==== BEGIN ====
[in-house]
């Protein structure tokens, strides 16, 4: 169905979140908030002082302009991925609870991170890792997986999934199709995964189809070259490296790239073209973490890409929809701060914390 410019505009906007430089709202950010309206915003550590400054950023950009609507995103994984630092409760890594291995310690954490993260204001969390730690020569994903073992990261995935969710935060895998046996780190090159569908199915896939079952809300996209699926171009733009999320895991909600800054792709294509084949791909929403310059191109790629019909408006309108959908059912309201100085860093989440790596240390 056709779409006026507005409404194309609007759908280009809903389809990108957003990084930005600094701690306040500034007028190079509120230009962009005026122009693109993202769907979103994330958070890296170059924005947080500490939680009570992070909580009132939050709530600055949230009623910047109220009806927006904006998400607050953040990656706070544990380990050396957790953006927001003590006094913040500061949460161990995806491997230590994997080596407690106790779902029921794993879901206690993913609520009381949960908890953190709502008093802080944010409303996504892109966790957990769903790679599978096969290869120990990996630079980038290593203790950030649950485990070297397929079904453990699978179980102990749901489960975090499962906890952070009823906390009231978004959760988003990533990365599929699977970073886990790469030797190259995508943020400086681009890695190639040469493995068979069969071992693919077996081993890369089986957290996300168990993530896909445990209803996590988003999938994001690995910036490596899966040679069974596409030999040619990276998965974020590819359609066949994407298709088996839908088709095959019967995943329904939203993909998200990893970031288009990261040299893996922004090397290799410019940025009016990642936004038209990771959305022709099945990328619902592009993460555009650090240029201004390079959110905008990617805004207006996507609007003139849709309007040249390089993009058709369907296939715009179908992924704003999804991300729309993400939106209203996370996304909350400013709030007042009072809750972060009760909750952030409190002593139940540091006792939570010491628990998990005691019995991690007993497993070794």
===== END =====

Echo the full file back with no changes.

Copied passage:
[in-house]
């Protein structure tokens, strides 16, 4: 169905979140908030002082302009991925609870991170890792997986999934199709995964189809070259490296790239073209973490890409929809701060914390 410019505009906007430089709202950010309206915003550590400054950023950009609507995103994984630092409760890594291995310690954490993260204001969390730690020569994903073992990261995935969710935060895998046996780190090159569908199915896939079952809300996209699926171009733009999320895991909600800054792709294509084949791909929403310059191109790629019909408006309108959908059912309201100085860093989440790596240390 056709779409006026507005409404194309609007759908280009809903389809990108957003990084930005600094701690306040500034007028190079509120230009962009005026122009693109993202769907979103994330958070890296170059924005947080500490939680009570992070909580009132939050709530600055949230009623910047109220009806927006904006998400607050953040990656706070544990380990050396957790953006927001003590006094913040500061949460161990995806491997230590994997080596407690106790779902029921794993879901206690993913609520009381949960908890953190709502008093802080944010409303996504892109966790957990769903790679599978096969290869120990990996630079980038290593203790950030649950485990070297397929079904453990699978179980102990749901489960975090499962906890952070009823906390009231978004959760988003990533990365599929699977970073886990790469030797190259995508943020400086681009890695190639040469493995068979069969071992693919077996081993890369089986957290996300168990993530896909445990209803996590988003999938994001690995910036490596899966040679069974596409030999040619990276998965974020590819359609066949994407298709088996839908088709095959019967995943329904939203993909998200990893970031288009990261040299893996922004090397290799410019940025009016990642936004038209990771959305022709099945990328619902592009993460555009650090240029201004390079959110905008990617805004207006996507609007003139849709309007040249390089993009058709369907296939715009179908992924704003999804991300729309993400939106209203996370996304909350400013709030007042009072809750972060009760909750952030409190002593139940540091006792939570010491628990998990005691019995991690007993497993070794």